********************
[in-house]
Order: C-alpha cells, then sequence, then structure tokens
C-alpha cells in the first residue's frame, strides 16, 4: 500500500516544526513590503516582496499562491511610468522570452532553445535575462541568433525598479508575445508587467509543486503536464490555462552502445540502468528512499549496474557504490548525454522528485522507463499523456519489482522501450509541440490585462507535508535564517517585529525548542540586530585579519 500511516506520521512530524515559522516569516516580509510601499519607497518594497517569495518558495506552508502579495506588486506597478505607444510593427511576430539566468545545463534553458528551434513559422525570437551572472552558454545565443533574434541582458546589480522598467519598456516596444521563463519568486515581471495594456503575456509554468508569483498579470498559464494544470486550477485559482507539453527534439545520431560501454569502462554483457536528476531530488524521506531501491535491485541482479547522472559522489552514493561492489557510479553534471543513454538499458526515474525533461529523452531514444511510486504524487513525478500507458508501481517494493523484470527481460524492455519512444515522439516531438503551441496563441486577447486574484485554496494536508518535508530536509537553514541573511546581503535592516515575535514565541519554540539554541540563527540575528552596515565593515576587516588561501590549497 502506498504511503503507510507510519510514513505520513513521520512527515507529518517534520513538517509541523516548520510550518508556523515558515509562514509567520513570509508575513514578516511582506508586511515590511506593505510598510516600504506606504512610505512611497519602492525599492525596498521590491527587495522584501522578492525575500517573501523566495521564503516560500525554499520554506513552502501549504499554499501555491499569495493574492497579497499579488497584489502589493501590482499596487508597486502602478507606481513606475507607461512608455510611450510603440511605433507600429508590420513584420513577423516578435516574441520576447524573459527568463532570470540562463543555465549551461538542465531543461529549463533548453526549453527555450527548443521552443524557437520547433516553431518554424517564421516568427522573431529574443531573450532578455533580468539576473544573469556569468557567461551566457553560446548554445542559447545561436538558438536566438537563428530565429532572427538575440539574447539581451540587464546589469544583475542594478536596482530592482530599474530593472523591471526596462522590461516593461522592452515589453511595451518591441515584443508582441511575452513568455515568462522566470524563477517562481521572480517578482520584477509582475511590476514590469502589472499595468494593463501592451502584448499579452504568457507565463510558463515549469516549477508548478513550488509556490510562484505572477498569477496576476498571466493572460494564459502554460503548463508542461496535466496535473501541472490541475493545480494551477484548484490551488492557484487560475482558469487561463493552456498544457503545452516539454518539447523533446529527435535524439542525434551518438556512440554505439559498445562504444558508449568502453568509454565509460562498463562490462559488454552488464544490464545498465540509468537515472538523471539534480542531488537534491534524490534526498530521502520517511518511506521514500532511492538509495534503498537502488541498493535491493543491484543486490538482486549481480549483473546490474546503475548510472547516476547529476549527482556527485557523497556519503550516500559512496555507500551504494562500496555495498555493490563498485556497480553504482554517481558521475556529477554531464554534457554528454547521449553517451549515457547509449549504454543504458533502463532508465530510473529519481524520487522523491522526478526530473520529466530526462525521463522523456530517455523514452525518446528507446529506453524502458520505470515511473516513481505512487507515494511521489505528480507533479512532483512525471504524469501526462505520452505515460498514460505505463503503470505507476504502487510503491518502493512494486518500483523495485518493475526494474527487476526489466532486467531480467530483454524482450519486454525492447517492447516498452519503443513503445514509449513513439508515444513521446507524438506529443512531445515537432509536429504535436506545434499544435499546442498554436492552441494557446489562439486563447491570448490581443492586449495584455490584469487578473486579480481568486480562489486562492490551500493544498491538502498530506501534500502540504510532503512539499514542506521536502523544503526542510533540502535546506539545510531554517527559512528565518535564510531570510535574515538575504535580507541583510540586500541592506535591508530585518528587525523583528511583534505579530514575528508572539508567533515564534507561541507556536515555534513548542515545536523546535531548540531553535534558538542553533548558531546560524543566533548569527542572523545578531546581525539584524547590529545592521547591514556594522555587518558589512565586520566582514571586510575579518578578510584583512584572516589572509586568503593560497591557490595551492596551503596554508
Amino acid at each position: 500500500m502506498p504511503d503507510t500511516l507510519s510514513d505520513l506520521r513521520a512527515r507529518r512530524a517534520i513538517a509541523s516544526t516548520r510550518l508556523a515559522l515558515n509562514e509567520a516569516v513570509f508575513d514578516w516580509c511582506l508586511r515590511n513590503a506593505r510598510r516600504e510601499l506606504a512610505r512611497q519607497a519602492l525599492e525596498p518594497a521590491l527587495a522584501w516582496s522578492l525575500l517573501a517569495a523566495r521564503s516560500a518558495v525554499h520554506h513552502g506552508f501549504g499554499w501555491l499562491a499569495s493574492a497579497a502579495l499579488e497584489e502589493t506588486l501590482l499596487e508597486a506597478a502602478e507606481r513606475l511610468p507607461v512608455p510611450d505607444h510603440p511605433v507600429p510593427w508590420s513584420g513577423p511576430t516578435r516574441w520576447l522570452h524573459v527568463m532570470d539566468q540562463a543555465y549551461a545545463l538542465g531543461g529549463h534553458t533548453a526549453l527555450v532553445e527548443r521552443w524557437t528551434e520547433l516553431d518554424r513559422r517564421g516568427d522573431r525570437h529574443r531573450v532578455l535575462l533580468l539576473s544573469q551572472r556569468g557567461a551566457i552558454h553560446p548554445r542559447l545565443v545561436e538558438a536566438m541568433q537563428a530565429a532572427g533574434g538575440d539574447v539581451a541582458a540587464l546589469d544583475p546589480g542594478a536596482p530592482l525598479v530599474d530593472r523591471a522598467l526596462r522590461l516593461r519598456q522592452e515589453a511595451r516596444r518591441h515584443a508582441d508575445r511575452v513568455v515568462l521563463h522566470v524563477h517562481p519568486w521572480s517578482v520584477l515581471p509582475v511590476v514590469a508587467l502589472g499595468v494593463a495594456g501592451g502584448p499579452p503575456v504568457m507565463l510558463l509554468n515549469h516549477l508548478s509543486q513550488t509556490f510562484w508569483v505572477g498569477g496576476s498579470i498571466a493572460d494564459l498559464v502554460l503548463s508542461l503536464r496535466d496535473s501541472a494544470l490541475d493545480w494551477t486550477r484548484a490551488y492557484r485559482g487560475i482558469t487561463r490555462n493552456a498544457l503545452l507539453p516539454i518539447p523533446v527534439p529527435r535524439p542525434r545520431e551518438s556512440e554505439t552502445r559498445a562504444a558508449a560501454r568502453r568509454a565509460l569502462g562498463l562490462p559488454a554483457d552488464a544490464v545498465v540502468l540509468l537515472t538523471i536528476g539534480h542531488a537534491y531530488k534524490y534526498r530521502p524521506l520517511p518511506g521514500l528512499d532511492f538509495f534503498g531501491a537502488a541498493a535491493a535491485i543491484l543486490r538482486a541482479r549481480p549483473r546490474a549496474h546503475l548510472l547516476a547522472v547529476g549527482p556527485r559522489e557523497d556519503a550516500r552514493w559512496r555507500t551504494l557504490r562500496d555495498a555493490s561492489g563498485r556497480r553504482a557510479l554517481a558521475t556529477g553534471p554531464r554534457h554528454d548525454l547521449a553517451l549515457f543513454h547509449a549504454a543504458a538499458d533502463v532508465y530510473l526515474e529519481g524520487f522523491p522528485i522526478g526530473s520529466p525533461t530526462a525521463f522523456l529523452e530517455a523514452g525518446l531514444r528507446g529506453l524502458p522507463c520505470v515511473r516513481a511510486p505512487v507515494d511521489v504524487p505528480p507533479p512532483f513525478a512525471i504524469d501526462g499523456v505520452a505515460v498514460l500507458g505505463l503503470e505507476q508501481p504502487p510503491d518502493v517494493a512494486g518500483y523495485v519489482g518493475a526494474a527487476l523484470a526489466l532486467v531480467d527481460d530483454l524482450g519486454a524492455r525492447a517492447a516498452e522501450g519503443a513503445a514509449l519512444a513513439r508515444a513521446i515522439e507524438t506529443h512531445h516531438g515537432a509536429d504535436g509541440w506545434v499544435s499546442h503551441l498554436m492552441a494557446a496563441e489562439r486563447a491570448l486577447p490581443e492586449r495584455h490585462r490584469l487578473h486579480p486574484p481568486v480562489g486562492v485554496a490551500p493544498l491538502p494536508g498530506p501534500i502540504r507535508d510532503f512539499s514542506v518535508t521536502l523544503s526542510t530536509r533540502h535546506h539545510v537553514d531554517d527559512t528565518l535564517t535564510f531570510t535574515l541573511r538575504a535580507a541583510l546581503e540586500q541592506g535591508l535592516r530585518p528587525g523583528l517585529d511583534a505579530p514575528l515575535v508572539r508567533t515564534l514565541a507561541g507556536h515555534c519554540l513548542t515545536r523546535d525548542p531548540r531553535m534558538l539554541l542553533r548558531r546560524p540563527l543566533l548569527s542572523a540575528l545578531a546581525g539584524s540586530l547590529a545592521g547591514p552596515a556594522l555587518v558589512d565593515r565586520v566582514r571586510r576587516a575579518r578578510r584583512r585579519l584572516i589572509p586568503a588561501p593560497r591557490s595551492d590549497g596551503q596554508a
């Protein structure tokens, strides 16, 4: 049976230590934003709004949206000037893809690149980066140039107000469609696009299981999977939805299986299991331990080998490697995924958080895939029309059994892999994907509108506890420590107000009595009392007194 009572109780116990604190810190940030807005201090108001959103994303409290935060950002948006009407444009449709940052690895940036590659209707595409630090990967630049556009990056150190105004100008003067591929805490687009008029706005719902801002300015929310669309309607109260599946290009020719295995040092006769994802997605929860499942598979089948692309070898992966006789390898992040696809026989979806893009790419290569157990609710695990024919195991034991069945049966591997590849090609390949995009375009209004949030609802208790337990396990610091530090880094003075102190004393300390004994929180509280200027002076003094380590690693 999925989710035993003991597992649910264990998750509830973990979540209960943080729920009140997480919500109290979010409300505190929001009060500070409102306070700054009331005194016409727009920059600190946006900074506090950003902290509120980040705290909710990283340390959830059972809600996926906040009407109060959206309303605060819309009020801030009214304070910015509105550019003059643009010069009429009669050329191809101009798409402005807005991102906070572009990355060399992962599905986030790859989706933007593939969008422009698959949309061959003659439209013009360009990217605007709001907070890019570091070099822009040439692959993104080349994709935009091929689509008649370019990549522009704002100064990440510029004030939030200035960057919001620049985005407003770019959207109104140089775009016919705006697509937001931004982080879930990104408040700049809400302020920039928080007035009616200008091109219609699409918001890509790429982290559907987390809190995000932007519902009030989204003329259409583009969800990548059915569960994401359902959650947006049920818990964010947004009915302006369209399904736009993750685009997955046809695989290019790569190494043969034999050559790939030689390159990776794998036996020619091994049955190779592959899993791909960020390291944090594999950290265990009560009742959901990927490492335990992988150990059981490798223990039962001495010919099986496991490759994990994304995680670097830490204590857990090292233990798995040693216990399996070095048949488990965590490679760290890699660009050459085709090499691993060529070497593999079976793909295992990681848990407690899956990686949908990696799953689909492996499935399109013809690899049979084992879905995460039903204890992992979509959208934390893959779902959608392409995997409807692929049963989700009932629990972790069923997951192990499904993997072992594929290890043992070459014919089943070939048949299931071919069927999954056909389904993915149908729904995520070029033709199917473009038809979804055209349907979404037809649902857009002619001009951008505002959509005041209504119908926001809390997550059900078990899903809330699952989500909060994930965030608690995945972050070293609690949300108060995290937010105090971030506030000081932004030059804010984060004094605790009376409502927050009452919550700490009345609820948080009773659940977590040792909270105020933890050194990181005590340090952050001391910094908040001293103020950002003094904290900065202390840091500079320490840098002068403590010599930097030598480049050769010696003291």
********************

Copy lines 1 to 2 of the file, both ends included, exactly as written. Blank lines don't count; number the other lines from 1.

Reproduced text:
[in-house]
Order: C-alpha cells, then sequence, then structure tokens